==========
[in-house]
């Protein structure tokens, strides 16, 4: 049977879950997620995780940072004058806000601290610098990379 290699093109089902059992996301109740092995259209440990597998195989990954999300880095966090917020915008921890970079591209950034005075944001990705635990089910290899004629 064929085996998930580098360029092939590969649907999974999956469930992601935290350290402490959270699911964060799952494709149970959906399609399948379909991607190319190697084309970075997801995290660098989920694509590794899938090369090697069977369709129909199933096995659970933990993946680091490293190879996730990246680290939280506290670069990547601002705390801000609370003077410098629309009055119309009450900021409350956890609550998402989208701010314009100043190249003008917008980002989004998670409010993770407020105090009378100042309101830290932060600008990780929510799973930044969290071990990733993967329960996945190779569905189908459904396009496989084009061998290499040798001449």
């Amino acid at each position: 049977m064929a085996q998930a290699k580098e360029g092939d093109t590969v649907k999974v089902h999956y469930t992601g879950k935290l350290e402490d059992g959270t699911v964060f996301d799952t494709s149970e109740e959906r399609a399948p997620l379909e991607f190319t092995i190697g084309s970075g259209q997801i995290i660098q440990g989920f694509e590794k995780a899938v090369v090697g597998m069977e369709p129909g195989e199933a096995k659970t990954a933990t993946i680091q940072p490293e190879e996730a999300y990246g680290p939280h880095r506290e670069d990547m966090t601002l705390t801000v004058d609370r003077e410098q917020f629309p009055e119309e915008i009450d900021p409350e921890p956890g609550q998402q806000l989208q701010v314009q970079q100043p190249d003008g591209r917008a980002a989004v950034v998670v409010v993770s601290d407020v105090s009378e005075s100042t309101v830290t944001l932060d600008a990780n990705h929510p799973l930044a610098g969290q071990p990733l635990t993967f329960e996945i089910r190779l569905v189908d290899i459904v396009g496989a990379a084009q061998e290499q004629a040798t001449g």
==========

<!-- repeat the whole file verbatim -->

[in-house]
């Protein structure tokens, strides 16, 4: 049977879950997620995780940072004058806000601290610098990379 290699093109089902059992996301109740092995259209440990597998195989990954999300880095966090917020915008921890970079591209950034005075944001990705635990089910290899004629 064929085996998930580098360029092939590969649907999974999956469930992601935290350290402490959270699911964060799952494709149970959906399609399948379909991607190319190697084309970075997801995290660098989920694509590794899938090369090697069977369709129909199933096995659970933990993946680091490293190879996730990246680290939280506290670069990547601002705390801000609370003077410098629309009055119309009450900021409350956890609550998402989208701010314009100043190249003008917008980002989004998670409010993770407020105090009378100042309101830290932060600008990780929510799973930044969290071990990733993967329960996945190779569905189908459904396009496989084009061998290499040798001449």
């Amino acid at each position: 049977m064929a085996q998930a290699k580098e360029g092939d093109t590969v649907k999974v089902h999956y469930t992601g879950k935290l350290e402490d059992g959270t699911v964060f996301d799952t494709s149970e109740e959906r399609a399948p997620l379909e991607f190319t092995i190697g084309s970075g259209q997801i995290i660098q440990g989920f694509e590794k995780a899938v090369v090697g597998m069977e369709p129909g195989e199933a096995k659970t990954a933990t993946i680091q940072p490293e190879e996730a999300y990246g680290p939280h880095r506290e670069d990547m966090t601002l705390t801000v004058d609370r003077e410098q917020f629309p009055e119309e915008i009450d900021p409350e921890p956890g609550q998402q806000l989208q701010v314009q970079q100043p190249d003008g591209r917008a980002a989004v950034v998670v409010v993770s601290d407020v105090s009378e005075s100042t309101v830290t944001l932060d600008a990780n990705h929510p799973l930044a610098g969290q071990p990733l635990t993967f329960e996945i089910r190779l569905v189908d290899i459904v396009g496989a990379a084009q061998e290499q004629a040798t001449g």